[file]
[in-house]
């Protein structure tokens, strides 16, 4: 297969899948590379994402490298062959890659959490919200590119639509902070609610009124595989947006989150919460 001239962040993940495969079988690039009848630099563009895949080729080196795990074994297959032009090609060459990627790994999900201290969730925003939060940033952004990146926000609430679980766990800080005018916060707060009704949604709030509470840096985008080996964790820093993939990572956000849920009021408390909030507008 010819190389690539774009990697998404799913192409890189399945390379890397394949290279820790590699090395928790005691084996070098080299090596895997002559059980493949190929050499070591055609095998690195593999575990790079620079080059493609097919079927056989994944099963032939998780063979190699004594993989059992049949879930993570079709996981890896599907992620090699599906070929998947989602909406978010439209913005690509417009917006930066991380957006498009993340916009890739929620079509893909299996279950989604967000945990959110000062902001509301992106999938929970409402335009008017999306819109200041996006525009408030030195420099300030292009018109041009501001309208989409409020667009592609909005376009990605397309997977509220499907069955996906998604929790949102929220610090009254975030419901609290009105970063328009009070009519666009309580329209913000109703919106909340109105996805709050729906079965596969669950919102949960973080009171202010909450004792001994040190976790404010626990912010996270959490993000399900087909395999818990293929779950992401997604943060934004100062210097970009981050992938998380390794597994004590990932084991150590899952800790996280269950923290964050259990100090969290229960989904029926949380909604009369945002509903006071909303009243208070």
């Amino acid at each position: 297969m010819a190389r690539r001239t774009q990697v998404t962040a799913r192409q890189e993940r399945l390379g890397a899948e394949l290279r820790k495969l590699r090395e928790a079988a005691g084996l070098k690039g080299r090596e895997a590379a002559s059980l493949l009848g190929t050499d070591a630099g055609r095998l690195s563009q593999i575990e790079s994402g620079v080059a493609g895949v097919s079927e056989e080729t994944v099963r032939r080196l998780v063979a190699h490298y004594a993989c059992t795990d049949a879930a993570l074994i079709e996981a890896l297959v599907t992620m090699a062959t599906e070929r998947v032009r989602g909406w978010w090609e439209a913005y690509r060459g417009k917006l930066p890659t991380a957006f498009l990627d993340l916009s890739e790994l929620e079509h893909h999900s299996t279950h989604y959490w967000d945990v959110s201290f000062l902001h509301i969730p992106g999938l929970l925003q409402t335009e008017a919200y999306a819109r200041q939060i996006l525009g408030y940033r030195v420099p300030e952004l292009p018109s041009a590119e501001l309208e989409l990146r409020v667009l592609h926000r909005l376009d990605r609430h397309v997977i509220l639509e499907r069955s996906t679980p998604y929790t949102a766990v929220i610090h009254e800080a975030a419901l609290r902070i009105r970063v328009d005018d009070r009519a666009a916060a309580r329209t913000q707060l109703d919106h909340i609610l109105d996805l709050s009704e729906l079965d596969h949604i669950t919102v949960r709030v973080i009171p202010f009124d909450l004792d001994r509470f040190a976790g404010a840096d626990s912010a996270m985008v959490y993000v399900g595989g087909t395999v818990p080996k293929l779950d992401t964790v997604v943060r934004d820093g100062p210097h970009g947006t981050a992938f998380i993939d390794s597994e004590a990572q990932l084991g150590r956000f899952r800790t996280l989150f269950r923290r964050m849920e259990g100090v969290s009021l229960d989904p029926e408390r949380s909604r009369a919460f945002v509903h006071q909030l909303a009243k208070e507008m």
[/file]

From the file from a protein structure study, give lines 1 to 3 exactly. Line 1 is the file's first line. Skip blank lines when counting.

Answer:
[in-house]
């Protein structure tokens, strides 16, 4: 297969899948590379994402490298062959890659959490919200590119639509902070609610009124595989947006989150919460 001239962040993940495969079988690039009848630099563009895949080729080196795990074994297959032009090609060459990627790994999900201290969730925003939060940033952004990146926000609430679980766990800080005018916060707060009704949604709030509470840096985008080996964790820093993939990572956000849920009021408390909030507008 010819190389690539774009990697998404799913192409890189399945390379890397394949290279820790590699090395928790005691084996070098080299090596895997002559059980493949190929050499070591055609095998690195593999575990790079620079080059493609097919079927056989994944099963032939998780063979190699004594993989059992049949879930993570079709996981890896599907992620090699599906070929998947989602909406978010439209913005690509417009917006930066991380957006498009993340916009890739929620079509893909299996279950989604967000945990959110000062902001509301992106999938929970409402335009008017999306819109200041996006525009408030030195420099300030292009018109041009501001309208989409409020667009592609909005376009990605397309997977509220499907069955996906998604929790949102929220610090009254975030419901609290009105970063328009009070009519666009309580329209913000109703919106909340109105996805709050729906079965596969669950919102949960973080009171202010909450004792001994040190976790404010626990912010996270959490993000399900087909395999818990293929779950992401997604943060934004100062210097970009981050992938998380390794597994004590990932084991150590899952800790996280269950923290964050259990100090969290229960989904029926949380909604009369945002509903006071909303009243208070």
């Amino acid at each position: 297969m010819a190389r690539r001239t774009q990697v998404t962040a799913r192409q890189e993940r399945l390379g890397a899948e394949l290279r820790k495969l590699r090395e928790a079988a005691g084996l070098k690039g080299r090596e895997a590379a002559s059980l493949l009848g190929t050499d070591a630099g055609r095998l690195s563009q593999i575990e790079s994402g620079v080059a493609g895949v097919s079927e056989e080729t994944v099963r032939r080196l998780v063979a190699h490298y004594a993989c059992t795990d049949a879930a993570l074994i079709e996981a890896l297959v599907t992620m090699a062959t599906e070929r998947v032009r989602g909406w978010w090609e439209a913005y690509r060459g417009k917006l930066p890659t991380a957006f498009l990627d993340l916009s890739e790994l929620e079509h893909h999900s299996t279950h989604y959490w967000d945990v959110s201290f000062l902001h509301i969730p992106g999938l929970l925003q409402t335009e008017a919200y999306a819109r200041q939060i996006l525009g408030y940033r030195v420099p300030e952004l292009p018109s041009a590119e501001l309208e989409l990146r409020v667009l592609h926000r909005l376009d990605r609430h397309v997977i509220l639509e499907r069955s996906t679980p998604y929790t949102a766990v929220i610090h009254e800080a975030a419901l609290r902070i009105r970063v328009d005018d009070r009519a666009a916060a309580r329209t913000q707060l109703d919106h909340i609610l109105d996805l709050s009704e729906l079965d596969h949604i669950t919102v949960r709030v973080i009171p202010f009124d909450l004792d001994r509470f040190a976790g404010a840096d626990s912010a996270m985008v959490y993000v399900g595989g087909t395999v818990p080996k293929l779950d992401t964790v997604v943060r934004d820093g100062p210097h970009g947006t981050a992938f998380i993939d390794s597994e004590a990572q990932l084991g150590r956000f899952r800790t996280l989150f269950r923290r964050m849920e259990g100090v969290s009021l229960d989904p029926e408390r949380s909604r009369a919460f945002v509903h006071q909030l909303a009243k208070e507008m």